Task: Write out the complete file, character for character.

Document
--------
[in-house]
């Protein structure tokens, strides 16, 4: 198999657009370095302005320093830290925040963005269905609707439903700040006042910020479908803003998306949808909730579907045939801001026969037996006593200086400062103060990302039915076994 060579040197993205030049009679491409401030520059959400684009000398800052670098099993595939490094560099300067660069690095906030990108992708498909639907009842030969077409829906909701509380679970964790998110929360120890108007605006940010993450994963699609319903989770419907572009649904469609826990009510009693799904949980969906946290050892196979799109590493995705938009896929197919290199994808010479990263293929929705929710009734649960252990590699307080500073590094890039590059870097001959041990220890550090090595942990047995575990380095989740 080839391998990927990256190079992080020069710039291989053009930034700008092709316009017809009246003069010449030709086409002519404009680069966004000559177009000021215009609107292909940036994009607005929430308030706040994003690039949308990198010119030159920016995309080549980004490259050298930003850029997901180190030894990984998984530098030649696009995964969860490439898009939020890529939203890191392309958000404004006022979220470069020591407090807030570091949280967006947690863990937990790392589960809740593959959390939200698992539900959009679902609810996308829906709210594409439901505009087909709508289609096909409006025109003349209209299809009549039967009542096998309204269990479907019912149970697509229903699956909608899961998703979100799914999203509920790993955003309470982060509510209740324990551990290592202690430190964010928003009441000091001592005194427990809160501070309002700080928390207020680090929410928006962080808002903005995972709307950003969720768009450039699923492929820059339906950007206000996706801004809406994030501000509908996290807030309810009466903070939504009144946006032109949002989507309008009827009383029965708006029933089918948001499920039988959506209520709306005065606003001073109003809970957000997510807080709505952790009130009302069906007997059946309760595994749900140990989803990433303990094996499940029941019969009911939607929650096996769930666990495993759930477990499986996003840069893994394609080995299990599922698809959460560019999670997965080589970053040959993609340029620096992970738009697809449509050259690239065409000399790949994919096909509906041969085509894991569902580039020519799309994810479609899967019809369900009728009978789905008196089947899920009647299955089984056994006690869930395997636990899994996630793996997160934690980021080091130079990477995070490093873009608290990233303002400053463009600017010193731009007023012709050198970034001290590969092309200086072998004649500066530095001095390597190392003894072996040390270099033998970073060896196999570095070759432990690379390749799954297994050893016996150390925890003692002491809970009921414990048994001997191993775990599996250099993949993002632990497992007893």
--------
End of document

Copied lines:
[in-house]
């Protein structure tokens, strides 16, 4: 198999657009370095302005320093830290925040963005269905609707439903700040006042910020479908803003998306949808909730579907045939801001026969037996006593200086400062103060990302039915076994 060579040197993205030049009679491409401030520059959400684009000398800052670098099993595939490094560099300067660069690095906030990108992708498909639907009842030969077409829906909701509380679970964790998110929360120890108007605006940010993450994963699609319903989770419907572009649904469609826990009510009693799904949980969906946290050892196979799109590493995705938009896929197919290199994808010479990263293929929705929710009734649960252990590699307080500073590094890039590059870097001959041990220890550090090595942990047995575990380095989740 080839391998990927990256190079992080020069710039291989053009930034700008092709316009017809009246003069010449030709086409002519404009680069966004000559177009000021215009609107292909940036994009607005929430308030706040994003690039949308990198010119030159920016995309080549980004490259050298930003850029997901180190030894990984998984530098030649696009995964969860490439898009939020890529939203890191392309958000404004006022979220470069020591407090807030570091949280967006947690863990937990790392589960809740593959959390939200698992539900959009679902609810996308829906709210594409439901505009087909709508289609096909409006025109003349209209299809009549039967009542096998309204269990479907019912149970697509229903699956909608899961998703979100799914999203509920790993955003309470982060509510209740324990551990290592202690430190964010928003009441000091001592005194427990809160501070309002700080928390207020680090929410928006962080808002903005995972709307950003969720768009450039699923492929820059339906950007206000996706801004809406994030501000509908996290807030309810009466903070939504009144946006032109949002989507309008009827009383029965708006029933089918948001499920039988959506209520709306005065606003001073109003809970957000997510807080709505952790009130009302069906007997059946309760595994749900140990989803990433303990094996499940029941019969009911939607929650096996769930666990495993759930477990499986996003840069893994394609080995299990599922698809959460560019999670997965080589970053040959993609340029620096992970738009697809449509050259690239065409000399790949994919096909509906041969085509894991569902580039020519799309994810479609899967019809369900009728009978789905008196089947899920009647299955089984056994006690869930395997636990899994996630793996997160934690980021080091130079990477995070490093873009608290990233303002400053463009600017010193731009007023012709050198970034001290590969092309200086072998004649500066530095001095390597190392003894072996040390270099033998970073060896196999570095070759432990690379390749799954297994050893016996150390925890003692002491809970009921414990048994001997191993775990599996250099993949993002632990497992007893």